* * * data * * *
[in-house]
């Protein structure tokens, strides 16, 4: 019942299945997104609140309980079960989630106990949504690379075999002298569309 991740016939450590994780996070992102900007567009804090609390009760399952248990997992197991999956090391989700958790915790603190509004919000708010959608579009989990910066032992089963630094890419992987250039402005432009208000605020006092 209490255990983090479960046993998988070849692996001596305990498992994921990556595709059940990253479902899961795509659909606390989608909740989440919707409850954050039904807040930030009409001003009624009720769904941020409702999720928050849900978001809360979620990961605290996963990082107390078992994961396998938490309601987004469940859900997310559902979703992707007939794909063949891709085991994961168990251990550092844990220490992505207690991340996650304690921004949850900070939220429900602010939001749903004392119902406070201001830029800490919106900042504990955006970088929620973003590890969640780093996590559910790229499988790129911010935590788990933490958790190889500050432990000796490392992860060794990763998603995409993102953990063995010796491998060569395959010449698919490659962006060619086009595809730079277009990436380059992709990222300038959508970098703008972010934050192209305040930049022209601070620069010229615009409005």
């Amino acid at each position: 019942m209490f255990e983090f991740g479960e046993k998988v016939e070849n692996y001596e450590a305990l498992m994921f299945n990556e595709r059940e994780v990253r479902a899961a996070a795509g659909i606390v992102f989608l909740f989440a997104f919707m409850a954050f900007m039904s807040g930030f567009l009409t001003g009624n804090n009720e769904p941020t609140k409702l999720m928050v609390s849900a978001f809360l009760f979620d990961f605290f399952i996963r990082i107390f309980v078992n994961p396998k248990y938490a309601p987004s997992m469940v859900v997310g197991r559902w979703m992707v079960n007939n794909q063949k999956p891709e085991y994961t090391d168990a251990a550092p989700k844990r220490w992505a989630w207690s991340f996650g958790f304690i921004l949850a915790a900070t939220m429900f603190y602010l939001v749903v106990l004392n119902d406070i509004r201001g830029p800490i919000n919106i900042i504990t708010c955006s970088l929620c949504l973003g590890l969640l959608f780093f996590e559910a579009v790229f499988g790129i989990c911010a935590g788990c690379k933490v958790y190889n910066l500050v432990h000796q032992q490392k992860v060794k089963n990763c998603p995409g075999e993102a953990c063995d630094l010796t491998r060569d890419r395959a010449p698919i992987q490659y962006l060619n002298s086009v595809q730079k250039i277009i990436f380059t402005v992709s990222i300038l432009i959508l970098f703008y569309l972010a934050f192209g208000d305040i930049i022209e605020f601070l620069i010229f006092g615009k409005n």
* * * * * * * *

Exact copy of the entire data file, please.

[in-house]
């Protein structure tokens, strides 16, 4: 019942299945997104609140309980079960989630106990949504690379075999002298569309 991740016939450590994780996070992102900007567009804090609390009760399952248990997992197991999956090391989700958790915790603190509004919000708010959608579009989990910066032992089963630094890419992987250039402005432009208000605020006092 209490255990983090479960046993998988070849692996001596305990498992994921990556595709059940990253479902899961795509659909606390989608909740989440919707409850954050039904807040930030009409001003009624009720769904941020409702999720928050849900978001809360979620990961605290996963990082107390078992994961396998938490309601987004469940859900997310559902979703992707007939794909063949891709085991994961168990251990550092844990220490992505207690991340996650304690921004949850900070939220429900602010939001749903004392119902406070201001830029800490919106900042504990955006970088929620973003590890969640780093996590559910790229499988790129911010935590788990933490958790190889500050432990000796490392992860060794990763998603995409993102953990063995010796491998060569395959010449698919490659962006060619086009595809730079277009990436380059992709990222300038959508970098703008972010934050192209305040930049022209601070620069010229615009409005």
């Amino acid at each position: 019942m209490f255990e983090f991740g479960e046993k998988v016939e070849n692996y001596e450590a305990l498992m994921f299945n990556e595709r059940e994780v990253r479902a899961a996070a795509g659909i606390v992102f989608l909740f989440a997104f919707m409850a954050f900007m039904s807040g930030f567009l009409t001003g009624n804090n009720e769904p941020t609140k409702l999720m928050v609390s849900a978001f809360l009760f979620d990961f605290f399952i996963r990082i107390f309980v078992n994961p396998k248990y938490a309601p987004s997992m469940v859900v997310g197991r559902w979703m992707v079960n007939n794909q063949k999956p891709e085991y994961t090391d168990a251990a550092p989700k844990r220490w992505a989630w207690s991340f996650g958790f304690i921004l949850a915790a900070t939220m429900f603190y602010l939001v749903v106990l004392n119902d406070i509004r201001g830029p800490i919000n919106i900042i504990t708010c955006s970088l929620c949504l973003g590890l969640l959608f780093f996590e559910a579009v790229f499988g790129i989990c911010a935590g788990c690379k933490v958790y190889n910066l500050v432990h000796q032992q490392k992860v060794k089963n990763c998603p995409g075999e993102a953990c063995d630094l010796t491998r060569d890419r395959a010449p698919i992987q490659y962006l060619n002298s086009v595809q730079k250039i277009i990436f380059t402005v992709s990222i300038l432009i959508l970098f703008y569309l972010a934050f192209g208000d305040i930049i022209e605020f601070l620069i010229f006092g615009k409005n």